But with Mark Carney mercifully busting up the condo party, she has a choice opportunity to push the planning bureaucracy, and council, to figure out how to better align the City’s Kakfaesque approval machinery with the Big Urban Goal of creating arterials lined with mid-rise mixed use buildings that create precisely the kind of transit- and pedestrian-friendly development Keesmaat espouses.

And if all else fails, she can always phone up David Crombie and ask him how that he pulled off that 45-foot height limit rule way back when.

photo by Samuel Bietenholz

 

 

18 comments

  1. More jobs would be generated if it were more profitable for builders to build upward, which is more (local) labour-intensive, rather than outward, which is more (imported) material- and energy-intensive, through elimination of height and minimum setback restrictions, require infill buildings to have the ground floor(s) used for retail and office space and impose maximum automobile parking of 0, decreasing development charges to 0 for infill and increased for low-density land use, eliminate the municipal land transfer tax, and base property taxes on the value of land alone rather than both land and building.

    Imposing border tolls to make TTC free would increase demand for housing in Toronto compared to the 905, while generating more local jobs. Property values would increase throughout Toronto, permitting the property tax rate to decrease, making it even more competitive compared to the 905, making it even more desirable to live and invest in Toronto.

    The city should sell all of its parkland and require buildings constructed have green roofs (to effective act as parkland), which would further reduce the average journey distance, cost of utilities (due to insulating effect) and increase the life expectancy of the roof and property values.

  2. The city should sell its parkland? are you out of your bloody mind?!  That parkland is there for a reason as Parkland you know dirt, grass, trees on the ground. I can see it now, “Toronto the city where every park is an elevator ride away.” not to mention thats our parkland not to be sold to private interests. 

  3. “And if all else fails, she can always phone up David Crombie and ask him how that he pulled off that 45-foot height limit rule way back when.”

    David Crombie was one heck of a politician, but even he, I think, would have trouble pushing through a mid-rise agenda again.

    We are not the City of Toronto of then, but the Metro of today. A 2.5 million person size, suburban-agenda driven, City. Not the agenda of a reasonably compact 600,000 person city within a region (within a region). 

    Welcome to post-amalgamation Toronto.

    The answer (other than a time machine) is to work within out existing system, and not to look too wistfully back at the days (and situations) of yore.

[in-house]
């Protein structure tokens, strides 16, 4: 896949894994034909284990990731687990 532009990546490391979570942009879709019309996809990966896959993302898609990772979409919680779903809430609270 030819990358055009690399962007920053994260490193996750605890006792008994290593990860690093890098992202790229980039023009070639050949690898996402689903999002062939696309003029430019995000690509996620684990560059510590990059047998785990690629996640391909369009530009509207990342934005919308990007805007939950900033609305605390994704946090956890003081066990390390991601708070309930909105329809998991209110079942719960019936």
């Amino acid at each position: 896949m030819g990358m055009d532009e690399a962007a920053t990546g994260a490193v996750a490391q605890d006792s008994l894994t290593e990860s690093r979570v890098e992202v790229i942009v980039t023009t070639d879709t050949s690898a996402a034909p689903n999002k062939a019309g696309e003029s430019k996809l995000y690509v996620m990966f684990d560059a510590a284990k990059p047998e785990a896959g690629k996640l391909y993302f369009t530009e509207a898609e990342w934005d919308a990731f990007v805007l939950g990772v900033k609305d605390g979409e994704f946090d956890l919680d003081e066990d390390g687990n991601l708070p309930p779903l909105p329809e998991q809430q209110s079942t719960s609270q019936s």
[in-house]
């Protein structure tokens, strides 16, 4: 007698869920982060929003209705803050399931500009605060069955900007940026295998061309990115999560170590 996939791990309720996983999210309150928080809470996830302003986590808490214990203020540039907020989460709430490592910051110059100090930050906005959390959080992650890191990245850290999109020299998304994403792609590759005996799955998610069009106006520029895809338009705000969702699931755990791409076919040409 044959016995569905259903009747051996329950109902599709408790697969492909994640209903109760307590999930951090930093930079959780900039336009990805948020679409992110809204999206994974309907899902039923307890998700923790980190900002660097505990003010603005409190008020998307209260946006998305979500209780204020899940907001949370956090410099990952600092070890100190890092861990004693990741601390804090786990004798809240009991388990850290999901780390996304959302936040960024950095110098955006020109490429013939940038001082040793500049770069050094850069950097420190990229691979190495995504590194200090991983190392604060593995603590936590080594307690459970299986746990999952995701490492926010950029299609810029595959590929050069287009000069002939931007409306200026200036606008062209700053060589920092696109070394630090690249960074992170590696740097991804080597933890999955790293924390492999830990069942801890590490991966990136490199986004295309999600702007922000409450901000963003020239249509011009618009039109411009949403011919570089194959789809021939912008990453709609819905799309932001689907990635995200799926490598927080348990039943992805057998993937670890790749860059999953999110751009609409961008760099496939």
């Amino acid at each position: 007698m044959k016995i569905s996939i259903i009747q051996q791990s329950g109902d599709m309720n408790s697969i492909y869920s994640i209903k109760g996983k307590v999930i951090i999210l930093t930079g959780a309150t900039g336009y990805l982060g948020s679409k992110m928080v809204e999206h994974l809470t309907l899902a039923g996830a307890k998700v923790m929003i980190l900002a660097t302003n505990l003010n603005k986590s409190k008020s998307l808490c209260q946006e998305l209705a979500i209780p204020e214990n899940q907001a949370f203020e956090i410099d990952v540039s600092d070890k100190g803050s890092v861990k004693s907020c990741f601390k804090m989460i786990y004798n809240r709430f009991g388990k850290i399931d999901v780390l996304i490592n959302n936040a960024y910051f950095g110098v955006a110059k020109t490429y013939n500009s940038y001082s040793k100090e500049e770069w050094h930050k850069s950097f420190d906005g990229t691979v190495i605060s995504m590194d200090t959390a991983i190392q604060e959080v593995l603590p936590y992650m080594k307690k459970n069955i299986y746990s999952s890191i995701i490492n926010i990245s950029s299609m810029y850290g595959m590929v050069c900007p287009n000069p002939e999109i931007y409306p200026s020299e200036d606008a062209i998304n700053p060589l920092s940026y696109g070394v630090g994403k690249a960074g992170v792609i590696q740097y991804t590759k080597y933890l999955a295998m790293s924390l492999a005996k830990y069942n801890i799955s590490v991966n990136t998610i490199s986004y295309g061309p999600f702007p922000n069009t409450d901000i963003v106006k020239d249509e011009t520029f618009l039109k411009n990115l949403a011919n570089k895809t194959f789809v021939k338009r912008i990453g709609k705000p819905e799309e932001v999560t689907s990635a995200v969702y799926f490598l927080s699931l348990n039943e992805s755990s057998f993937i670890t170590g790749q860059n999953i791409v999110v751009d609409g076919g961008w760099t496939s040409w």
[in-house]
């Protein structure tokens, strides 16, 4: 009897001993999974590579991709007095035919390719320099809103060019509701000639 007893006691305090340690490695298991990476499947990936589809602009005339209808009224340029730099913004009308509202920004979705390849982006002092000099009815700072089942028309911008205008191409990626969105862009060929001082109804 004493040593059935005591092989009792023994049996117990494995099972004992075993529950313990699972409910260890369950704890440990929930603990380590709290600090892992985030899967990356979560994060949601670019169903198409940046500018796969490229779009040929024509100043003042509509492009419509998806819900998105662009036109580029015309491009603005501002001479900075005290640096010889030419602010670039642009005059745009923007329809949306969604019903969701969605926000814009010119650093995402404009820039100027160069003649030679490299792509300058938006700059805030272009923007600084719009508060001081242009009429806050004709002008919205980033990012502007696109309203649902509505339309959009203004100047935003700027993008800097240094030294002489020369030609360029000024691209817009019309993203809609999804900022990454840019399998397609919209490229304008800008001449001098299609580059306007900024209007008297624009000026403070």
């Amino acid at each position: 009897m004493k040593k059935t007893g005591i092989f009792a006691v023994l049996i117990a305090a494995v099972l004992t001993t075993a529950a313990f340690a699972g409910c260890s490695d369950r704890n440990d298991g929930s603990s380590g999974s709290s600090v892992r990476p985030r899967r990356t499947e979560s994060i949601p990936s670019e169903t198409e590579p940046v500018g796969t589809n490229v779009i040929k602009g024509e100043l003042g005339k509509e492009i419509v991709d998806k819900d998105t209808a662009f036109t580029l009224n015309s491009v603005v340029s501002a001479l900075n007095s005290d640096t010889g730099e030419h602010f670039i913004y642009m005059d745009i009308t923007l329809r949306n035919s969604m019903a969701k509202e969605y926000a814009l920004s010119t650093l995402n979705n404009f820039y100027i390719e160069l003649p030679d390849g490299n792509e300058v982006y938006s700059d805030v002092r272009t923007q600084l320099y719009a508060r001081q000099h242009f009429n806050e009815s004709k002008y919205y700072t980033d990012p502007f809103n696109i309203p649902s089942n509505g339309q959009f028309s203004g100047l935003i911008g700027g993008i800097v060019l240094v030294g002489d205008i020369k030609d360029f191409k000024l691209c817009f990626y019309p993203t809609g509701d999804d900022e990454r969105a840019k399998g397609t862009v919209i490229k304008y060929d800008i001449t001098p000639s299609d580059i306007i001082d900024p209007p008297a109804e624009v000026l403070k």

4. “City council will vote on the development application in early June, but generally follows the wishes of community council.” And, the community council follows the wishes of the local councillor. So, when a local councillor thinks they know best, planning errors are made that become precedent and good argument at the OMB. Compound that with a distinct lack of resources in the TO Planning Department and you get City Place, a Regent Park in the making.

    Let’s call a spade, a spade here.

    Good planning in TO has been missing since the New Development Party on Council started trashing the New Official Plan immediately after it was born in 2006. That’s nothing new since the old Official Plan was ruined in much the same way by elected officials (ex School Trustees, community activists, administrative clerks, etc.,) who figured they had acquired a professional designation as soon as the vote count was in.

    Nothing will change until the culture of Ward Politics is isolated from good planning decisions. A good Chief Planner is a step in the right direction. This new one looks like she could find work anywhere if she gets fired for speaking up about what few have been willing to do, for so long.

  5. Tell us more about Livey? Will he be the one actually making the planning decisions?

  6. @Danny Handelman

    “More jobs would be generated if it were more profitable for builders to build upward, which is more (local) labour-intensive, rather than outward, which is more (imported) material- and energy-intensive, through elimination of height and minimum setback restrictions, require infill buildings to have the ground floor(s) used for retail and office space and impose maximum automobile parking of 0, decreasing development charges to 0 for infill and increased for low-density land use, eliminate the municipal land transfer tax, and base property taxes on the value of land alone rather than both land and building. ”

    I don’t think this is true. Jobs are created when companies hire more people in response to increased demand for their services or products. Artificially creating a building boom by dropping the land transfer tax (which seems a seperate issue altogether) and dropping development charges on certain land will have consequences, but they will not create jobs. In general, I am against getting rid of taxes in the GTA as they are too hard to impose in the first place. The discussion over the 2010 and 2011 Toronto budgets reveal that we do need the taxes we have. Eliminate one (vehicle registration), and you need to either raise another, or cut services. We won’t always be able to rely on windfalls from the land transfer tax to save school breakfast programs.